Canada Breach Reporting Law Goes Into Effect November 2018
On November 1, 2018, organizations will be required to report breaches to the Office of the Privacy Commissioner (OPC) of Canada. This includes the breach of security safeguards if the breach poses a "real risk of significant harm" to individuals affected by the security incident.
If that is the case, the organization must notify all affected individuals, report it to the Commissioner as soon as feasible, and notify other organizations that can help mitigate any harm to affected individuals, as reported by the Canada Gazette.
PIPEDA, GDPR & The Digital Privacy Act
Canada’s current federal privacy law for how businesses must handle personal information is known as the Personal Information Protection and Electronic Documents Act (PIPEDA). The act applies to the collection, use or disclosure of personal information during a commercial activity, and affects all transactional organizations, as well as federally regulated ones, like banks, telecommunications and transportation companies.
This breach notification requirement was introduced as part of the Digital Privacy Act, which brought amendments to the PIPEDA, including the breach reporting provisions under Division 1.1 of PIPEDA. The reporting requirement was published in April 2018, giving organizations within scope about six months of time to prepare to come under compliance.
The new PIPEDA regulations coincide with the European Union's General Data Protection Regulation (GDPR) enforcement that also includes mandatory data breach reporting. EU companies must provide similar information to authorities and individuals, and keep a record of all data breaches, as the Government of Canada stated in their Breach of Security Safeguards Regulations.
Organizations that knowingly fail to report to the OPC or notify affected individuals of a breach that poses a real risk of significant harm, or knowingly fail to maintain a record of all breaches could face fines of up to $100,000. - The Digital Privacy Act and PIPEDA, Office of the Privacy Commissioner of Canada
The Cost of Breaches in Canada
According to the Ponemon Institute's 2017 Cost of a Data Breach report, data breaches are the most expensive in the United States and Canada, at an average per capita cost of $225 and $190, respectively.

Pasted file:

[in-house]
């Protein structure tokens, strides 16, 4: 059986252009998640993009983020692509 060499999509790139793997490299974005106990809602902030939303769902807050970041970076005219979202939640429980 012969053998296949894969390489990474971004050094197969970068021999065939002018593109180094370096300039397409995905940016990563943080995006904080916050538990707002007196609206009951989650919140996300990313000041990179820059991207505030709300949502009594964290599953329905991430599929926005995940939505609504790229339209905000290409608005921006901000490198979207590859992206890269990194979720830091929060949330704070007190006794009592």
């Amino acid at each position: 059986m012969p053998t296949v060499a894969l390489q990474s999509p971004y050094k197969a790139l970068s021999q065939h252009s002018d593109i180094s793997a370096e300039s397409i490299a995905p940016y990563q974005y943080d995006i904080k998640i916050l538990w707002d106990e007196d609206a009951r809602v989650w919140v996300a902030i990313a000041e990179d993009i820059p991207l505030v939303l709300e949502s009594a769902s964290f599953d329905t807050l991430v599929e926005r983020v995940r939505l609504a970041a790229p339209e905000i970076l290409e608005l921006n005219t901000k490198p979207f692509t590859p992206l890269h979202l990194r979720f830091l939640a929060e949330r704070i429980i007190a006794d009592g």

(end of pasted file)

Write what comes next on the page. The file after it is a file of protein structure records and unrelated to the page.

The average detection and escalation costs for Canada was $1.46 million, the highest among all other countries. These costs include forensic and investigative activities, assessment and audit services, crisis team management and communications to executive management and board of directors.
Canada also ranks fifth for the most expensive notification costs (.12 million USD), while the U.S. (.69 million USD) ranks as first. Notification costs include creating contact databases, working through regulatory requirements, hiring outside experts, outbound communication to affected individuals, and more.
It’s important to prepare your company for the new breach reporting requirements, and to understand your IT environment in order to protect against a costly data breach. The Government of Canada offers some flexibility and guidance around the costs of breach notification:
It is anticipated that the flexible approach taken in the proposed Regulations will serve to mitigate the costs of complying with the statutory requirements for notifying individuals. The proposed Regulations allow for organizations to notify individuals indirectly where directly contacting each affected individual may prove unreasonably costly. In these cases, the proposed Regulations allow notification to take place via communication channels that are much more cost effective and efficient, greatly reducing the burden of notification. This may be particularly important for small to medium-sized organizations that may experience a data breach involving a very large number of customers.
Preparing for Breach Reporting
Here’s what organizations must include in their breach reports to the Commissioner:
- A description/cause of the breach (if known)
- Date or period during which the breach occurred
- What kind of personal information was breached
- How many people were affected
- What the organization has done to reduce the risk of harm of affected people, post-breach
- What the organization intends to do to notify affected people
- One point of contact that will represent the organization and answer questions about the breach
At a minimum, organizations must also maintain a data breach record for 24 months from the date that the breach was confirmed by the organization (not from when it occurred).
To start preparing for a breach report (and to help prevent a breach):
- Conduct a risk assessment to consider the sensitivity of information that could be leaked, and how likely it is that the data will be misused.
- Conduct an audit of your applications and determine where personal information is collected, processed or stored.
- Then ensure you have visibility into security events with logs and reports of user access and activity, as well as actionable insight into the security of their devices.
- Determine which users or user groups have privileged access, and limit the number of administrative users to those that need it to do their jobs (least privilege).
- Keep track of new patches when they become available and update your systems and applications, and/or notify your users to update their personal devices.
Learn about a new security model designed to protect against threats that may lead to a data breach, in our free guide, Moving Beyond the Perimeter: Part 1.